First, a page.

The F/V Blue Horizon trawler sits quietly at the port docks in Newport during the Wild Seafood Weekend held Sept. 11-12 to highlight the ocean’s harvest. Looming ahead for trawlers is a controversial catch share (quota) system, expected to go into effect in January 2011. The Pacific Fishery Management Council developed amendments to the Pacific Coast Groundfish Management Plan that establish the allocation system, and NOAA Fisheries approved the proposal in August. (Photo by Terry Dillman)
Doubts, rifts remain as trawlers face quota system
By Terry Dillman
Of the News-Times
NOAA Fisheries has approved a Pacific Fishery Management Council (PFMC) proposal to establish what’s known as a catch share - or quota - system for trawlers in the groundfish fishery. The proposal would amend the Pacific Coast Groundfish Fishery Management Plan that governs trawl groundfish harvests off the shore of Oregon, Washington, and California.
Agency officials said the proposed system would, for the first time ever, “make a major shift in how certain West Coast fish harvests are managed” - a change they say could benefit both fish and fishermen, and lead to “economic efficiencies that are difficult to obtain under traditional management schemes.”
They also said the system “has the support of the trawl industry” after undergoing a controversial process initiated by PFMC in 2003.
Sustainable fisheries are considered an “essential component” of national ocean policy, and a new NOAA policy adopted in 2009 supports catch shares as a way to manage fisheries at sustainable levels, and boost their economic performance. According to the agency, well-designed catch share programs “help rebuild fisheries and sustain fishermen, communities, and vibrant working waterfronts, including the cultural and resource access traditions that have been a part of this country since its founding.”
Advocates of catch shares say the current fishery management system of trip limits, area closures, and gear restrictions to protect and restore fish populations isn’t working. They say quotas are needed to revive fisheries and to protect and restore fishing communities and jobs, noting that catch shares decrease costs and boost fishermen’s revenue through greater efficiency, yields, and dockside prices.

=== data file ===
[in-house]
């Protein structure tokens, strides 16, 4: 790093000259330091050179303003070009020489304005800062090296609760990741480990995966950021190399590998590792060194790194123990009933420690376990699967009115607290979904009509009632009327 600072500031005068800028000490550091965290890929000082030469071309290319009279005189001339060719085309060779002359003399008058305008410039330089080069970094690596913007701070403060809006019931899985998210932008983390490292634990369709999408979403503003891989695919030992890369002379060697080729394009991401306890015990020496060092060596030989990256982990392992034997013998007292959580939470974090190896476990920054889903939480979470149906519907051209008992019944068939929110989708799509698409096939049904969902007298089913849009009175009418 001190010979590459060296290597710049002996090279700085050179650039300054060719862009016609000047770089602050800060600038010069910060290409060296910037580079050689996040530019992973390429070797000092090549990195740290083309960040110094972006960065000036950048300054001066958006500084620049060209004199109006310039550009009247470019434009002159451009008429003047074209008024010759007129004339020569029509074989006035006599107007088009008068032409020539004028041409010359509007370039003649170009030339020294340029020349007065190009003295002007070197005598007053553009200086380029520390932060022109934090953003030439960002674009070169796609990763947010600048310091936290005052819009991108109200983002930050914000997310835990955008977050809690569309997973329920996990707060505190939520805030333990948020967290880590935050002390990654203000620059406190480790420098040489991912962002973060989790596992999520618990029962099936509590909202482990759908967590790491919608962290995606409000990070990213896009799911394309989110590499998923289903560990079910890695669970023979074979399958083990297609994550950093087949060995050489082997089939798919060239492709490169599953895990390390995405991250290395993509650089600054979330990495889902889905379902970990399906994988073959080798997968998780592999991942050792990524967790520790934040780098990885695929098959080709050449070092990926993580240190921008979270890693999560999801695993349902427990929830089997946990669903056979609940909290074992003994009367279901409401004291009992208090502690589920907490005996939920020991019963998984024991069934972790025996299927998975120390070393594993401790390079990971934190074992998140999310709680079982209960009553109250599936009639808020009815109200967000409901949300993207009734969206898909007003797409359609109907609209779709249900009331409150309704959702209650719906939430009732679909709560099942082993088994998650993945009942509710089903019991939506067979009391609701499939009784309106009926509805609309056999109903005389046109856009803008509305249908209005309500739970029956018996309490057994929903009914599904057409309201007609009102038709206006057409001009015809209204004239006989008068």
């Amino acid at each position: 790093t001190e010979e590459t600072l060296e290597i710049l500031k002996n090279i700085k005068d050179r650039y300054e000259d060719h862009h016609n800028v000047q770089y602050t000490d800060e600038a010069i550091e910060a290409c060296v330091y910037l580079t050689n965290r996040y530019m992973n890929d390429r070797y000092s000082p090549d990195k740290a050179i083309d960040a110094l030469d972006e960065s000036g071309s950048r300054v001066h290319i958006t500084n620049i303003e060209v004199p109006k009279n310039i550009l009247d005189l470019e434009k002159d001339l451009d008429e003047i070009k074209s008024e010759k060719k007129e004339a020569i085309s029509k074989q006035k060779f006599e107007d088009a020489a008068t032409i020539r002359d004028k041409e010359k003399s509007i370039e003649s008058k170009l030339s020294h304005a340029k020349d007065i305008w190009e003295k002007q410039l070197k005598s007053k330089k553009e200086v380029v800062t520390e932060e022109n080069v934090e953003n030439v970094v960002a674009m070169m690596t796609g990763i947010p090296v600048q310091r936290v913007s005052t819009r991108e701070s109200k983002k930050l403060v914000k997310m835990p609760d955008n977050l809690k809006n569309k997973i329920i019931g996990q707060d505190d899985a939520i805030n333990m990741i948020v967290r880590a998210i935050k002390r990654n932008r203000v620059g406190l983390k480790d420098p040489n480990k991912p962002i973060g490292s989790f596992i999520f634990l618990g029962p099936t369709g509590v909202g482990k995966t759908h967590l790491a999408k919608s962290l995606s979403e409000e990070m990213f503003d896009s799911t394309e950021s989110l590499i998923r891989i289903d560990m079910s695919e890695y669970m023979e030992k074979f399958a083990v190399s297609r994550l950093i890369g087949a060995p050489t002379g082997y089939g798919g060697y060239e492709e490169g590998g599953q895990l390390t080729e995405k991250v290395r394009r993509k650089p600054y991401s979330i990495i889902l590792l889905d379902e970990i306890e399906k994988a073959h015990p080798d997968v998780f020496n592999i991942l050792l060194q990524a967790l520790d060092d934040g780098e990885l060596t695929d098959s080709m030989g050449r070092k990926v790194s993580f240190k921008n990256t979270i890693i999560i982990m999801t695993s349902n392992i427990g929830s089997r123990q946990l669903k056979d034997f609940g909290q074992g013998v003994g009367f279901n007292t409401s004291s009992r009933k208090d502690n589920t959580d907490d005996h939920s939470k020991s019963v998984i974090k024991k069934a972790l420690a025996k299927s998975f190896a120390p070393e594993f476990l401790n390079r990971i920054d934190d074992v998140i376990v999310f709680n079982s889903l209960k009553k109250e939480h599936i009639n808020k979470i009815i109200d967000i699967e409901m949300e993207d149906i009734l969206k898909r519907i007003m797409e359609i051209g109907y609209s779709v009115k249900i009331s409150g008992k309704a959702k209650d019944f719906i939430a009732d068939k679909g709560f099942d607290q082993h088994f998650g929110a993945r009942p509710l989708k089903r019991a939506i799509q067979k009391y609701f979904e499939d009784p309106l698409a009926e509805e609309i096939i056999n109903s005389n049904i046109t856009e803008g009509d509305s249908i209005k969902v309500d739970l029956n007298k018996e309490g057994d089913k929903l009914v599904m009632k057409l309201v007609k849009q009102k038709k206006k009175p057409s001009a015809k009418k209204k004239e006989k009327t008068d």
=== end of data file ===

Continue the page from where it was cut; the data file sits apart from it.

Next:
“Catch shares can stop the race for fishermen to get out on the water and catch as many fish as fast as they can until a quota is reached,” said Will Stelle Jr., NOAA Fisheries Northwest regional administrator, noting that traditional methods create a situation of “too many vessels going after too few fish.”
NOAA wants to adopt two formal changes to the groundfish management plan that Steel said would enhance individual fishermen’s accountability, fully harvest the overall trawl fishermen’s quota, boost the fishery’s economic and biological stability, and sustain fishing jobs and fishing communities.
Catch share programs divvy up the total allowable catch into specific allocations - or shares - for fishermen, cooperatives, communities, processors, and others, who can only fish until they reach their assigned limit. Once they reach the limit, they must stop fishing. Shares are typically allocated based on historical participation levels in the fishery. The fishermen can decide how to catch their allotment when weather, markets, and their individual business conditions are most favorable.
New regulations would establish formal allocations for limited entry trawl participants, along with procedures for initial permit issuance, endorsements, and quota shares.
But not everyone is on board, and doubts and rifts remain.
Limits too low?
Opponents say quotas would decimate the fishery, calling it de facto privatization of a public resource, and another regulatory burden in an already over-regulated industry.
“Catch share” is a catch-all term for fishery management strategies that emphasize individually determined fishing quotas that require those who ply the oceans to stop fishing when they reach their specified limit. But more than a few fishermen consider it a Catch-22: they feel as if they are knowingly caught in rules, regulations, procedures or situations over which they have no control.